Pa. 2009). Before entering a default judgment, a court must
consider three issues: “(i) whether the plaintiff will
be prejudiced if the default is denied, (ii) whether the
defendant has a meritorious defense, and (iii) whether the
default was the product of defendant's culpable
conduct.” Id. (citing Spurio v. Choice
Security Systems, Inc., 880 F.Supp. 402, 404 (E.D. Pa.
case, the Court finds that an entry of default judgment is
appropriate. J & J will be prejudiced if the default
judgment is not granted because it will be left without
recourse and neither Henderson nor Atmosphere have defended
against J & J's claims. Due to the Defendants'
failure to respond and the fact that the violation is based
on strict liability, they have not presented any claims of a
meritorious defense. See J & J Sports Prods., Inc. v.
Cruz, No. Civ. A. 14-2496, 2015 WL 2376051, at *2 (E.D.
Pa. May 18, 2015) (stating violation of § 605 is a
strict liability offense). Finally, the Defendants'
default is based on their own culpable conduct. J & J
provided proof of service on the Defendants and Henderson has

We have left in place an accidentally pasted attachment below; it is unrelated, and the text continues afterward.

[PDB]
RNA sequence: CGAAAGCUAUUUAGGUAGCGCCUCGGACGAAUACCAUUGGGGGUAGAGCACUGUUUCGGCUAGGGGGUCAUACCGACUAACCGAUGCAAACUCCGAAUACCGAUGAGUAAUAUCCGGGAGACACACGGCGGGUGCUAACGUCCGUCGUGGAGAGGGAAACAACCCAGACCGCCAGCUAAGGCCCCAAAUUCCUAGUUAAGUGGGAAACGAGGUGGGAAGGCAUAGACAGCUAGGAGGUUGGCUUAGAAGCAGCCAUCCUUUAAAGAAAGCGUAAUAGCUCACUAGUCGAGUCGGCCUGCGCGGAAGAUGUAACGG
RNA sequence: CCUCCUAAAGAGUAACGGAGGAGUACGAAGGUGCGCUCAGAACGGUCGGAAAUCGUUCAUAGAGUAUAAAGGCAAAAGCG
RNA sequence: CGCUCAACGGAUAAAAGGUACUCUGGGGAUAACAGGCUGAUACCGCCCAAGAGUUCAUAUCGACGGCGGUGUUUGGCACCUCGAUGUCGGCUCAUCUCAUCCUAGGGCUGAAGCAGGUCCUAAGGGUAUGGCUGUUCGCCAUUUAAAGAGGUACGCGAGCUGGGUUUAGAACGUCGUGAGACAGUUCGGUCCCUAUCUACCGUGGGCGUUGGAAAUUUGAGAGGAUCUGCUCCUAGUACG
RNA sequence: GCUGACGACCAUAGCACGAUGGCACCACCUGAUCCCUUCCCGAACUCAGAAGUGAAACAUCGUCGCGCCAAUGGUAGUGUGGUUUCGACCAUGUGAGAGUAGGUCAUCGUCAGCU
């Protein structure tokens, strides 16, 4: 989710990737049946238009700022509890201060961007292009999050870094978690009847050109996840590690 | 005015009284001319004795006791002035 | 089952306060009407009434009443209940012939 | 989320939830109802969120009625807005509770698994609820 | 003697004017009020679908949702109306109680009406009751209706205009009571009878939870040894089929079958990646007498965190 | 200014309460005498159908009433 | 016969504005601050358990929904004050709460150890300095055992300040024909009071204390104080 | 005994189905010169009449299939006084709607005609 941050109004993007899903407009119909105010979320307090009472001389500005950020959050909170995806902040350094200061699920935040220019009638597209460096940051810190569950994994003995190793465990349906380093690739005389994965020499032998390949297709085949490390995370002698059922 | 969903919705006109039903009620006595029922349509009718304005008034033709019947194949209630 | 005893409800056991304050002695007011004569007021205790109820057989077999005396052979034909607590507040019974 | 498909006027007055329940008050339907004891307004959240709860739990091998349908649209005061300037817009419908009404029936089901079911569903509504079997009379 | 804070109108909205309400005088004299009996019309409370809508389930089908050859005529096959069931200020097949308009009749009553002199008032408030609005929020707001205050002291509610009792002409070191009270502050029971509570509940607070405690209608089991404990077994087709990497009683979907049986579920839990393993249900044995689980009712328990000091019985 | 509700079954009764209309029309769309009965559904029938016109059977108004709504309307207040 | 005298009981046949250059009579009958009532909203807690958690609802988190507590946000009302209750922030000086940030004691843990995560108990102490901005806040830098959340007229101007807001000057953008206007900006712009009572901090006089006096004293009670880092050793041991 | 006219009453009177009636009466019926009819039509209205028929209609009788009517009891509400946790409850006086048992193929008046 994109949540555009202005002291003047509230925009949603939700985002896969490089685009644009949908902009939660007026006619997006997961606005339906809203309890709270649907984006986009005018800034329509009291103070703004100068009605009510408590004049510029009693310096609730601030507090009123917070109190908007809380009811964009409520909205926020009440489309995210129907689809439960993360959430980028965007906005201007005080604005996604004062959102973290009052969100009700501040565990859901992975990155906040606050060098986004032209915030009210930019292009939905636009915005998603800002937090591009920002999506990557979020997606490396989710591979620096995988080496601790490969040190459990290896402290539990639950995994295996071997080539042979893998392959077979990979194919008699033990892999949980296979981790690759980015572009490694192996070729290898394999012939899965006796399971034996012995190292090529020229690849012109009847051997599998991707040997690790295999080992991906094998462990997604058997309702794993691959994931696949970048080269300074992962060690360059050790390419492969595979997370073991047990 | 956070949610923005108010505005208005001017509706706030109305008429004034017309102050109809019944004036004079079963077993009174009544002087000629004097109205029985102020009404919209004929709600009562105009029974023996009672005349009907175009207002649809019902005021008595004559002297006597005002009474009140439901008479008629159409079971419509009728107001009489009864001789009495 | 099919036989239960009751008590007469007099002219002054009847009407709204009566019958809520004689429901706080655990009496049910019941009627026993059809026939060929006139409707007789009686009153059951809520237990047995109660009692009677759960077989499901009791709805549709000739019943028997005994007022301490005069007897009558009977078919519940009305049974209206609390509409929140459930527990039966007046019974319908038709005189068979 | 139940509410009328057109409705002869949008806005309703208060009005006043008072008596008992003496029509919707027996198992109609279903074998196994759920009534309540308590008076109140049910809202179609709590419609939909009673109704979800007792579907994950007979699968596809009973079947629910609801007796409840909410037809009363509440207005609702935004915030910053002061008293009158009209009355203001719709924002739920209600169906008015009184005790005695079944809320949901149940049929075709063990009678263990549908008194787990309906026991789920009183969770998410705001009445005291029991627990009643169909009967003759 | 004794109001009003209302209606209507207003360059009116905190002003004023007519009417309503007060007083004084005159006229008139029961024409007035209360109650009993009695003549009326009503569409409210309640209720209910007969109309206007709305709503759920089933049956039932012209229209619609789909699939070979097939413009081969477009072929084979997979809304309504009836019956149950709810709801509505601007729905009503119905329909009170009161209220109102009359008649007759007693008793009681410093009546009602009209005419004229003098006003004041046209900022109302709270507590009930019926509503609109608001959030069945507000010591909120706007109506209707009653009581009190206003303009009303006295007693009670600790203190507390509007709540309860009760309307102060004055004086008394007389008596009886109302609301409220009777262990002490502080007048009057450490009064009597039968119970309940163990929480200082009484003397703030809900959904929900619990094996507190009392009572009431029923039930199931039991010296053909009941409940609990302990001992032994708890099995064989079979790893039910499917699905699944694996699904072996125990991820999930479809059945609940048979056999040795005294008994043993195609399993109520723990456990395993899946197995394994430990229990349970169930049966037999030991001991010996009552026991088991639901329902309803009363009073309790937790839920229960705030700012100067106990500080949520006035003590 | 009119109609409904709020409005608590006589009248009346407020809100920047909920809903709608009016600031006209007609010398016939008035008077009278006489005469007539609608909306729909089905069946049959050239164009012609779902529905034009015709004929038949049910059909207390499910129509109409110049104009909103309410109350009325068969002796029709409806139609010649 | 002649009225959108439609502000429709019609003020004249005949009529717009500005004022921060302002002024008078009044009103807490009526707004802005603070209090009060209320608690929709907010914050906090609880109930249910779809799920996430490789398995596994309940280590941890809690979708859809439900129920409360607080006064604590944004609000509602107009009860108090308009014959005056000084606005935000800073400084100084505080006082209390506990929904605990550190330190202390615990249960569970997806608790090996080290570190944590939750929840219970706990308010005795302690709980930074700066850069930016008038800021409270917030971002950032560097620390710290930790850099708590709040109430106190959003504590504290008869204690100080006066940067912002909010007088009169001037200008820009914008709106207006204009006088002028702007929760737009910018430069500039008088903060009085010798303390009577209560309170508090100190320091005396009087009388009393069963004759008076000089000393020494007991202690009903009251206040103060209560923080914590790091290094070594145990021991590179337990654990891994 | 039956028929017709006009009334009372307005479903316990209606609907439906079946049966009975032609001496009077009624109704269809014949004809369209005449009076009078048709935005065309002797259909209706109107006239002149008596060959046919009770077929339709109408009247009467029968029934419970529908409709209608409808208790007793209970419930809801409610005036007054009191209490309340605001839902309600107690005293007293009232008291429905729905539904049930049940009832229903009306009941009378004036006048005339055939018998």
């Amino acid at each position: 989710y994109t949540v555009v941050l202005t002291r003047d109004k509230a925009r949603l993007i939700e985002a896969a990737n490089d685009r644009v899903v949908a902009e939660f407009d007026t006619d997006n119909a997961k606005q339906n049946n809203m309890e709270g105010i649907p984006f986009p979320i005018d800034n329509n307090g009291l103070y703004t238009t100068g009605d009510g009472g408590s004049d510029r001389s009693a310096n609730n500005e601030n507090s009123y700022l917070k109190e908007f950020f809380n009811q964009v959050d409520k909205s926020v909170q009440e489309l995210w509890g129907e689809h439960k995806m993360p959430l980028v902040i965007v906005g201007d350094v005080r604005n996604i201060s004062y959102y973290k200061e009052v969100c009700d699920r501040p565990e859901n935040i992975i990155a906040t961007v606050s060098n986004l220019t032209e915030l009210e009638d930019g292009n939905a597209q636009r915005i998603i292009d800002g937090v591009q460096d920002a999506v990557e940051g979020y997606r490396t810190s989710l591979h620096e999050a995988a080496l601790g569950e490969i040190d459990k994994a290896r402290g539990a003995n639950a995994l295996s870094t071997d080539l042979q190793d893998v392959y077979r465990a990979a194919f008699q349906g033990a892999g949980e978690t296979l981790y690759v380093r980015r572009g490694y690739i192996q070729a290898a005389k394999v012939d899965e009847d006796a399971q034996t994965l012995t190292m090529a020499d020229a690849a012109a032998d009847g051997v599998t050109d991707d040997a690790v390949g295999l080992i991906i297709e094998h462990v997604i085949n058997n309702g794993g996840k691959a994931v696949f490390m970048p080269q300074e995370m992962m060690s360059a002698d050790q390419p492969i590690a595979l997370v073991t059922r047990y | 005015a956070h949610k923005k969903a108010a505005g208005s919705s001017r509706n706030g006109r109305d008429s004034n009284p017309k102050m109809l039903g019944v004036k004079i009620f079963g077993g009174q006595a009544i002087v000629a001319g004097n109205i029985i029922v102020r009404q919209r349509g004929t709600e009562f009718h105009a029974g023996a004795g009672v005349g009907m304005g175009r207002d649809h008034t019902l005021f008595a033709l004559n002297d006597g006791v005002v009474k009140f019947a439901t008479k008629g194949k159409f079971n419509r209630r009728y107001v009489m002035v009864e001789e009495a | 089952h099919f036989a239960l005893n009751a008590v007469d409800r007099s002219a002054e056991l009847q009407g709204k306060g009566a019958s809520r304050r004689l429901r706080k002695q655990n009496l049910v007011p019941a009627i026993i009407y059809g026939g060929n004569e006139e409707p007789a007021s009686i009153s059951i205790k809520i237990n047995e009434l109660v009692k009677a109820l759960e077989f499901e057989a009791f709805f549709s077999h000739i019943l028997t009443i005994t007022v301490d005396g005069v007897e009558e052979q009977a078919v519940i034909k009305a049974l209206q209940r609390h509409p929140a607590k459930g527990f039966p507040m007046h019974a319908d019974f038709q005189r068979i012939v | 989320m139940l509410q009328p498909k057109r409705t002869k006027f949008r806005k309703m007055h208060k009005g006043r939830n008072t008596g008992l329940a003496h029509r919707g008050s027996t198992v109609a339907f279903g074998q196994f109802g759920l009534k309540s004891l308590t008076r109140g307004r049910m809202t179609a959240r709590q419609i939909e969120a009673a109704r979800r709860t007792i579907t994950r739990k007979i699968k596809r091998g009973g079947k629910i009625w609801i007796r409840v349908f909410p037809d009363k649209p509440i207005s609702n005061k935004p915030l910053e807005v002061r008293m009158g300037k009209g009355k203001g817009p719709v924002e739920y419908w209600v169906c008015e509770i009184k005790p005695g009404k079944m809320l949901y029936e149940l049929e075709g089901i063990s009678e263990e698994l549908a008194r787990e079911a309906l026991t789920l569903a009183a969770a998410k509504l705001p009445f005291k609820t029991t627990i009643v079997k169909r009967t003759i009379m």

written a letter request to the Court showing that both
Defendants had notice of the litigation and failed to
respond. These facts are sufficient to satisfy the
requirements to enter a default judgment against Defendants.
to the underlying merits, J & J seeks to recover under 47
U.S.C. § 605, which prohibits the unauthorized
interception and exhibition of communications. To obtain
relief under § 605, a plaintiff must show that
“Defendants intercepted a broadcast, Defendants were
not authorized to intercept the broadcast, and Defendants
showed this broadcast to others.” J & J Sports
Prod., Inc. v. Gallegos, No. 08-201, 2008 WL 3193157, at
*3 (D.N.J. Aug. 5, 2008). A violation of § 605 is a
strict liability offense. See J & J Sports Prods.,
Inc. v. Martinez, No. 13-6885, 2014 WL 5410199, at *3
(E.D. Pa. Oct. 23, 2014). J & J established that it had
exclusive nationwide distribution rights to the Program,
Defendants intercepted the broadcast, and the Program was
broadcast at Atmosphere to patrons. See Pl.'s
Br. Supp. Appl. Default J., Osgood Aff. 2-3; Gagliardi Aff.
¶ 9. Accordingly, J & J has shown its right to
relief under § 605, leaving only the question of
determining damages for a default judgment, “the Court